Mental Capacity and Communication

Danielle Roberts, Speech and Language Therapist

Author: Danielle Roberts, Qualified Speech and Language Therapist with specialism in acquired neurological disorders.

Mental Capacity Assessor and Quality Monitoring Officer at TSF Consultants

Mental capacity and communication are intricately linked. There are two assertions that can be made about the relationship between the two:

1/ All persons who lack mental capacity for a decision have communication difficulties.

A communication difficulty does not just relate to people who have no means of expression. People with communication difficulties do not all fall into the Court of Protection communication box (COP3 7.2). Communication is a broad term that covers receptive and expressive language in written and spoken forms. It also covers cognitive-communication, social-pragmatics and non-verbal communication too. Therefore, communication difficulty can occur in any of these areas.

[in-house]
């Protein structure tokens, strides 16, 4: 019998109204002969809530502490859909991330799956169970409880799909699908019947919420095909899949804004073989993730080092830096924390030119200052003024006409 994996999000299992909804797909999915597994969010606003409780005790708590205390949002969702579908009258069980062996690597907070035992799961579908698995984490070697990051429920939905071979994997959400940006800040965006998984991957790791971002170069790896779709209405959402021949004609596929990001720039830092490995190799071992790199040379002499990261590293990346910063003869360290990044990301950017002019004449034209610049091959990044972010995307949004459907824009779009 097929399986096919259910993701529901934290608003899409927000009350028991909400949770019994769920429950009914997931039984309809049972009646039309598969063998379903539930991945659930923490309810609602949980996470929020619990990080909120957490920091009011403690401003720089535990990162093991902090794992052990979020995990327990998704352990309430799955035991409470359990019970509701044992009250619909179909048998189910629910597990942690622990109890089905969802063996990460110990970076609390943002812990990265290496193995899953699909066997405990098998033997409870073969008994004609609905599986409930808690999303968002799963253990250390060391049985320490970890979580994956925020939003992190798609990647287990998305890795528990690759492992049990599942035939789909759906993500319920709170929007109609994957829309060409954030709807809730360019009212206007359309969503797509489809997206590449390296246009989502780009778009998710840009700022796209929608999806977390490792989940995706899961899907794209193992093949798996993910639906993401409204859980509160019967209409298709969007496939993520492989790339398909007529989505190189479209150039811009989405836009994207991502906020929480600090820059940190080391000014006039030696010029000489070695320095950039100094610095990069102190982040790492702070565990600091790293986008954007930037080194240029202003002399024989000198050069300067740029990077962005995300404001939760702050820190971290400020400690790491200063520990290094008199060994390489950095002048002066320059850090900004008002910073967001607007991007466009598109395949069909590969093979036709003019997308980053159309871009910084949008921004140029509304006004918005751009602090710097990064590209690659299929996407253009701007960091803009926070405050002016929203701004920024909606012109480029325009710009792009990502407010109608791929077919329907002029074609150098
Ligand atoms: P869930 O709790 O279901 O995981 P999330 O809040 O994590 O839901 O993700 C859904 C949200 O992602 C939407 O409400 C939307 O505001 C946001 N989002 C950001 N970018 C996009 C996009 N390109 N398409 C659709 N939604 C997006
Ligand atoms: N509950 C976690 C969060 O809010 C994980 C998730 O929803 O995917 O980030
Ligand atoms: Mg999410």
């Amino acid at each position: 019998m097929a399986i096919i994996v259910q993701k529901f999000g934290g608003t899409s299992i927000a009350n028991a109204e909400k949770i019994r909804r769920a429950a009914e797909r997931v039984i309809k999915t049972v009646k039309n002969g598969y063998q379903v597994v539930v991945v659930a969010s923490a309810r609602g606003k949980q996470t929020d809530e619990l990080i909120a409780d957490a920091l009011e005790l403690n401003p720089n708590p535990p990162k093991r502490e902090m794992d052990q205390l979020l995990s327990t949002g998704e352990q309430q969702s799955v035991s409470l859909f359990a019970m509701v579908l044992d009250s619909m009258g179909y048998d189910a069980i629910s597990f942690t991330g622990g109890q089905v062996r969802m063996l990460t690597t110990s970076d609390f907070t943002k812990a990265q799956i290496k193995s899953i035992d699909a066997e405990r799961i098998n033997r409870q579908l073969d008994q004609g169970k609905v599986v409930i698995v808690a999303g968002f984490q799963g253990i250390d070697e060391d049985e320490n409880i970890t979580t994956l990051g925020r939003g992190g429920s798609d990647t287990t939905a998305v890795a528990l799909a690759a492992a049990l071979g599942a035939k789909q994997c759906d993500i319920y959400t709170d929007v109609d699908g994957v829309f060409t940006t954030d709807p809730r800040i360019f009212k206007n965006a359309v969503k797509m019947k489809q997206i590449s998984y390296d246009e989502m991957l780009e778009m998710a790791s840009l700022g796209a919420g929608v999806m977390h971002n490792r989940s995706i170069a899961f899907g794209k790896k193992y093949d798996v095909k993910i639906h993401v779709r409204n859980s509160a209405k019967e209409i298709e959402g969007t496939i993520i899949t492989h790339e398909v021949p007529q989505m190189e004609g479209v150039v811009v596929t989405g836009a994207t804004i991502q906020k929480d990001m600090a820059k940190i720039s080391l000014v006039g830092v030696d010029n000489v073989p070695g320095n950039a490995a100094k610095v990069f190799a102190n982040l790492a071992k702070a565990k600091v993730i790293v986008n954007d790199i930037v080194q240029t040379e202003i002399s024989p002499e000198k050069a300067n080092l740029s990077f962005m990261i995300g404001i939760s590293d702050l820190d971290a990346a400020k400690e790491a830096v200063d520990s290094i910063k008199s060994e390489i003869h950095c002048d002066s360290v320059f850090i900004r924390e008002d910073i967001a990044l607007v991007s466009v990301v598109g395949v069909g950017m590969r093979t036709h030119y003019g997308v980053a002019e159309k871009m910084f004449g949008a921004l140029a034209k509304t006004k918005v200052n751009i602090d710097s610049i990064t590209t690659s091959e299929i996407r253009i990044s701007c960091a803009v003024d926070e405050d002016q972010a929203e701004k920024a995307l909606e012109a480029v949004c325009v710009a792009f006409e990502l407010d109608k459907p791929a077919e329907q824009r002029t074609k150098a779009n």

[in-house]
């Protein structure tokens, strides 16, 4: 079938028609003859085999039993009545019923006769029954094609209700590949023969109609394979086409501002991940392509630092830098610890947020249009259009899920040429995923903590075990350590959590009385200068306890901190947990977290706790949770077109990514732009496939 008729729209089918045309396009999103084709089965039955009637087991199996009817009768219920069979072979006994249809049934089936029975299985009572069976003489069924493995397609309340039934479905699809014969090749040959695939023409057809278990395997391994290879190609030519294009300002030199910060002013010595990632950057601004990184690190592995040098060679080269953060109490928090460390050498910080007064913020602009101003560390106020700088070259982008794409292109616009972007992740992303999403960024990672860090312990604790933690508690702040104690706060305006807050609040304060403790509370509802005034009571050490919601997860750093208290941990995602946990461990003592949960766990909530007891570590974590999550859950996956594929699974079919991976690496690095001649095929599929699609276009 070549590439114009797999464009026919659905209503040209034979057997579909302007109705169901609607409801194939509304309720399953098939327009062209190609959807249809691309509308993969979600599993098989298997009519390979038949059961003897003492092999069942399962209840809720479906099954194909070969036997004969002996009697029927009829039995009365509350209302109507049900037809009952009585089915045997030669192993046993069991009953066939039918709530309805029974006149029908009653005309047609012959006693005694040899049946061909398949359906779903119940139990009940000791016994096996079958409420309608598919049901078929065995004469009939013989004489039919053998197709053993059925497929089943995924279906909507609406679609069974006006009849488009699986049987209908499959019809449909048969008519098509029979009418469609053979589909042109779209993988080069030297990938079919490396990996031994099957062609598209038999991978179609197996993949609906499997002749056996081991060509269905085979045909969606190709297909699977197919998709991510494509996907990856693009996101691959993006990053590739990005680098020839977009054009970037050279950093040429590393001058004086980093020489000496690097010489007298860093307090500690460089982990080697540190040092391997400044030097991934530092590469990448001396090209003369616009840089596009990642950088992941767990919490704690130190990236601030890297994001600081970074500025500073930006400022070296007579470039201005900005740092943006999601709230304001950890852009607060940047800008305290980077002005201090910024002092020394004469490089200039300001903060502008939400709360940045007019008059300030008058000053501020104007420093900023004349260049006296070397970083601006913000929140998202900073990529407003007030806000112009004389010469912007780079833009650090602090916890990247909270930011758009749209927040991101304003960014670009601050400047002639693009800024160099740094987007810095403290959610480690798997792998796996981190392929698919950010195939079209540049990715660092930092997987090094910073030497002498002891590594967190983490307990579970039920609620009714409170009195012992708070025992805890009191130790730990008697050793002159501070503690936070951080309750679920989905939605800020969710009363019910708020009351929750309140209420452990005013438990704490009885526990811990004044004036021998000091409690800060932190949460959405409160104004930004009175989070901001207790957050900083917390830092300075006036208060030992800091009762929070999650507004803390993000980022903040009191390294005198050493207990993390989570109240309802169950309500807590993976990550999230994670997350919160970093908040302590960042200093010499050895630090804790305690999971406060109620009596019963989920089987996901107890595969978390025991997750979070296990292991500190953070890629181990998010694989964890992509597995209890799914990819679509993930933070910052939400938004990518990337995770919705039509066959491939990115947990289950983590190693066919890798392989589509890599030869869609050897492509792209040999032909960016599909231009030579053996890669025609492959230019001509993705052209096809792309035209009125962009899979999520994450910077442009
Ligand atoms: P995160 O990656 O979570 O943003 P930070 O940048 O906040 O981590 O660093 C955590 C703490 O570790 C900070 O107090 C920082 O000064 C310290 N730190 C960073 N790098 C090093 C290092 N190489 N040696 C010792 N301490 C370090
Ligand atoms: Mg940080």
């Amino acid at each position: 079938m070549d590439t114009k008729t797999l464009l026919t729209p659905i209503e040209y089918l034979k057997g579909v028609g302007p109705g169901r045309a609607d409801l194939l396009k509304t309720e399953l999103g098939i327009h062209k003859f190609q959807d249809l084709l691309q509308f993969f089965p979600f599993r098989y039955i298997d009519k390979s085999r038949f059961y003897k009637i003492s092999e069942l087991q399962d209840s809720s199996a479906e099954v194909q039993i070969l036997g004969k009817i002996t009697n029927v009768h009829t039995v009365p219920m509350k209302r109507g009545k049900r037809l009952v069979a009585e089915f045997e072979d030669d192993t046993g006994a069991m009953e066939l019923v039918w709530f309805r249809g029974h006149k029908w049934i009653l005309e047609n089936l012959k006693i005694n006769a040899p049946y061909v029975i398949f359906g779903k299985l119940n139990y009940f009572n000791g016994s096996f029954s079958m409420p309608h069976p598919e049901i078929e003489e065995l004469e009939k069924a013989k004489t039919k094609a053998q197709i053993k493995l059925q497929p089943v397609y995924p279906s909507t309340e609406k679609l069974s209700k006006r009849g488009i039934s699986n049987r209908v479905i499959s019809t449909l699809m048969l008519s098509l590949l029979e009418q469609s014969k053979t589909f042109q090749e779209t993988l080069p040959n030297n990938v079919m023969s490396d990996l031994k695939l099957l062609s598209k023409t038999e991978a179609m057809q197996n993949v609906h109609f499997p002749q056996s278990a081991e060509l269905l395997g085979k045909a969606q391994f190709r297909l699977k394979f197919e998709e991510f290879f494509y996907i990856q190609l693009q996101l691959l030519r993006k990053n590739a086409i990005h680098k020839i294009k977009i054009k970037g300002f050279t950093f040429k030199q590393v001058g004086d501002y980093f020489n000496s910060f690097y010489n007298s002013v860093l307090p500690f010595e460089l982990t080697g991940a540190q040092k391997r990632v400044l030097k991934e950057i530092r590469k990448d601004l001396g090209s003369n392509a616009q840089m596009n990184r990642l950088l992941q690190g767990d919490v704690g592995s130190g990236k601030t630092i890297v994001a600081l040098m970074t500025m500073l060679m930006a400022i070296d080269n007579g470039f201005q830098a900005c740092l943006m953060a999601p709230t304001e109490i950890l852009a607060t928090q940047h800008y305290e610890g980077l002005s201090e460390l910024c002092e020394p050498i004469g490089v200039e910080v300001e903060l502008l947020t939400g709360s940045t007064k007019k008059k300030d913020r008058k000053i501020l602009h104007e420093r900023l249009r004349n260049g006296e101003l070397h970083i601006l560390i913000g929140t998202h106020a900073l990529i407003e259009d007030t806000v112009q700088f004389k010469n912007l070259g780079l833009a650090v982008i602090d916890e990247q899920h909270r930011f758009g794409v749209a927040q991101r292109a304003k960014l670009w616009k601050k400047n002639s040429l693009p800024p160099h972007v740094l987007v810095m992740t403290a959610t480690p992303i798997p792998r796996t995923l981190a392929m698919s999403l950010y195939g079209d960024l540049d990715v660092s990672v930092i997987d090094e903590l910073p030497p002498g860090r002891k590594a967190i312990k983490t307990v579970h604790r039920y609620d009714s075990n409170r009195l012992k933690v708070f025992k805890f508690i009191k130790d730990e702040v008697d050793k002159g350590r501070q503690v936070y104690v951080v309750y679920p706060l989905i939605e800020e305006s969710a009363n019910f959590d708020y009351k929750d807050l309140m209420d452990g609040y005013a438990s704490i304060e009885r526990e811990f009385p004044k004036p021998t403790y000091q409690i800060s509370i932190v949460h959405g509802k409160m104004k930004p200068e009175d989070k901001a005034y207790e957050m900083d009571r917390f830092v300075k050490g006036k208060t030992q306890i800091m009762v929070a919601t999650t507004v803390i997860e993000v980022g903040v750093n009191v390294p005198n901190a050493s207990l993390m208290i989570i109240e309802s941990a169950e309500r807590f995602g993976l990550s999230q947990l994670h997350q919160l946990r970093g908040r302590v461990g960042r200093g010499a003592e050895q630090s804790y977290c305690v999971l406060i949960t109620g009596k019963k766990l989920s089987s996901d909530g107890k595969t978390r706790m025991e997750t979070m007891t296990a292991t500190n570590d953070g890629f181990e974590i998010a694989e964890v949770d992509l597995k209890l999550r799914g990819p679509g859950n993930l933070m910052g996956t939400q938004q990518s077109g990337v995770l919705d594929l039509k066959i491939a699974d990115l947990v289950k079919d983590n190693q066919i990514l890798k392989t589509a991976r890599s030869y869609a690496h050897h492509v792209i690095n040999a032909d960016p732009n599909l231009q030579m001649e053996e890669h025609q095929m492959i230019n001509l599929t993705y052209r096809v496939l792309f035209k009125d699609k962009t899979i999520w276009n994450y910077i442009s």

Those people who do not meet the understanding criteria in the functional stage of the MCA (2005) two stage test, also have a communication difficulty – their receptive language is impaired in some form.

Further, those people who do not meet the recall criteria in the functional stage of the MCA (2005) two stage test, also have a communication difficulty – their cognitive-communication function is impaired.

Lastly, those that do not meet the weighing criteria in the functional stage of the MCA (2005) two stage test, also have a communication difficulty. They have difficulty with cognitive-communication relating to higher level language functions, such as, executive function, problem solving, organisation of thought and self-regulation.

2/ Just because a person has a communication difficulty does not mean the person lacks capacity for a particular decision.

Despite communication being a very broad term and communication difficulty encompassing a wide range of impairments, that does not automatically mean that persons with a communication difficulty do not have mental capacity for a decision. It does mean that Principle 2 of the MCA (2005) – supported decision making – has to be carefully considered and employed.

Thus, one can be confident that if someone lacks mental capacity for a decision that person has a communication difficulty. What you can never be certain of is whether a person with a communication difficulty has mental capacity for a decision until it is assessed with appropriate supportive communication measures in place.